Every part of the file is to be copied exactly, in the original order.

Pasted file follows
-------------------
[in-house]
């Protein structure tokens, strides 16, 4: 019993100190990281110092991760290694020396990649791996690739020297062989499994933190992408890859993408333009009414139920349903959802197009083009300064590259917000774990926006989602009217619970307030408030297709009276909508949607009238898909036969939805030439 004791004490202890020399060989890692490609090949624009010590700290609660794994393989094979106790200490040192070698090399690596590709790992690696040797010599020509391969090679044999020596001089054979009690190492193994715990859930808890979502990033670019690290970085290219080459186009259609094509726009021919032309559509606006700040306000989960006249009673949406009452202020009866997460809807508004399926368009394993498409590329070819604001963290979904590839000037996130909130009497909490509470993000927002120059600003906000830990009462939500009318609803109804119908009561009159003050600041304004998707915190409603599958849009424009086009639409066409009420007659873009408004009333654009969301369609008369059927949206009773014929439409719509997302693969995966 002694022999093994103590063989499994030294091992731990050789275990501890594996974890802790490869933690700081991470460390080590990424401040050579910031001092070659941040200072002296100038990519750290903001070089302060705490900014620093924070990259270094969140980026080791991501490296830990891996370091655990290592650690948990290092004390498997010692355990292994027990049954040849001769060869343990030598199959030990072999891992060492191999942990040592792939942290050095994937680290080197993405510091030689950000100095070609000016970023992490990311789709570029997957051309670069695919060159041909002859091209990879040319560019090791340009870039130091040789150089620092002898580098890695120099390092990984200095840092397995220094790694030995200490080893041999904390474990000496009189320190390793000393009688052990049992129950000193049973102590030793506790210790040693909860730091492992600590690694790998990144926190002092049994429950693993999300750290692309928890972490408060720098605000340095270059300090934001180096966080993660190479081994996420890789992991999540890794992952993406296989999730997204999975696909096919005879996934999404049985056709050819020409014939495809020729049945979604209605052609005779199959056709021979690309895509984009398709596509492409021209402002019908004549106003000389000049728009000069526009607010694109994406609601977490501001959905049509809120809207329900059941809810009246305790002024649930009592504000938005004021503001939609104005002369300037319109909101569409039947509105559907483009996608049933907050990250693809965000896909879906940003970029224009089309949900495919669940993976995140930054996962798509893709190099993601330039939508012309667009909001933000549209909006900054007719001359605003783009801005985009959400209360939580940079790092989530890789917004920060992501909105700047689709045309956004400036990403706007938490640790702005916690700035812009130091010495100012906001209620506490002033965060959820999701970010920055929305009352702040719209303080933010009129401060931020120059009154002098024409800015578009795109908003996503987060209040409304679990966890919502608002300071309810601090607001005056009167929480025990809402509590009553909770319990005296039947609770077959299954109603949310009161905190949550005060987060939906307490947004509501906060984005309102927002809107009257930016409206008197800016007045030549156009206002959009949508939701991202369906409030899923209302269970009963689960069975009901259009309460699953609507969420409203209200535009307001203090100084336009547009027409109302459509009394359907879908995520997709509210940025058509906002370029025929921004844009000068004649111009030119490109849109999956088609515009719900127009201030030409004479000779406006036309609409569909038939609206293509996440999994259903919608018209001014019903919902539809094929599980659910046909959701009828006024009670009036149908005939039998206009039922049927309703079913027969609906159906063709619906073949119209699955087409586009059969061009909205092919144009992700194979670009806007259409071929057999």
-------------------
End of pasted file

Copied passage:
[in-house]
């Protein structure tokens, strides 16, 4: 019993100190990281110092991760290694020396990649791996690739020297062989499994933190992408890859993408333009009414139920349903959802197009083009300064590259917000774990926006989602009217619970307030408030297709009276909508949607009238898909036969939805030439 004791004490202890020399060989890692490609090949624009010590700290609660794994393989094979106790200490040192070698090399690596590709790992690696040797010599020509391969090679044999020596001089054979009690190492193994715990859930808890979502990033670019690290970085290219080459186009259609094509726009021919032309559509606006700040306000989960006249009673949406009452202020009866997460809807508004399926368009394993498409590329070819604001963290979904590839000037996130909130009497909490509470993000927002120059600003906000830990009462939500009318609803109804119908009561009159003050600041304004998707915190409603599958849009424009086009639409066409009420007659873009408004009333654009969301369609008369059927949206009773014929439409719509997302693969995966 002694022999093994103590063989499994030294091992731990050789275990501890594996974890802790490869933690700081991470460390080590990424401040050579910031001092070659941040200072002296100038990519750290903001070089302060705490900014620093924070990259270094969140980026080791991501490296830990891996370091655990290592650690948990290092004390498997010692355990292994027990049954040849001769060869343990030598199959030990072999891992060492191999942990040592792939942290050095994937680290080197993405510091030689950000100095070609000016970023992490990311789709570029997957051309670069695919060159041909002859091209990879040319560019090791340009870039130091040789150089620092002898580098890695120099390092990984200095840092397995220094790694030995200490080893041999904390474990000496009189320190390793000393009688052990049992129950000193049973102590030793506790210790040693909860730091492992600590690694790998990144926190002092049994429950693993999300750290692309928890972490408060720098605000340095270059300090934001180096966080993660190479081994996420890789992991999540890794992952993406296989999730997204999975696909096919005879996934999404049985056709050819020409014939495809020729049945979604209605052609005779199959056709021979690309895509984009398709596509492409021209402002019908004549106003000389000049728009000069526009607010694109994406609601977490501001959905049509809120809207329900059941809810009246305790002024649930009592504000938005004021503001939609104005002369300037319109909101569409039947509105559907483009996608049933907050990250693809965000896909879906940003970029224009089309949900495919669940993976995140930054996962798509893709190099993601330039939508012309667009909001933000549209909006900054007719001359605003783009801005985009959400209360939580940079790092989530890789917004920060992501909105700047689709045309956004400036990403706007938490640790702005916690700035812009130091010495100012906001209620506490002033965060959820999701970010920055929305009352702040719209303080933010009129401060931020120059009154002098024409800015578009795109908003996503987060209040409304679990966890919502608002300071309810601090607001005056009167929480025990809402509590009553909770319990005296039947609770077959299954109603949310009161905190949550005060987060939906307490947004509501906060984005309102927002809107009257930016409206008197800016007045030549156009206002959009949508939701991202369906409030899923209302269970009963689960069975009901259009309460699953609507969420409203209200535009307001203090100084336009547009027409109302459509009394359907879908995520997709509210940025058509906002370029025929921004844009000068004649111009030119490109849109999956088609515009719900127009201030030409004479000779406006036309609409569909038939609206293509996440999994259903919608018209001014019903919902539809094929599980659910046909959701009828006024009670009036149908005939039998206009039922049927309703079913027969609906159906063709619906073949119209699955087409586009059969061009909205092919144009992700194979670009806007259409071929057999």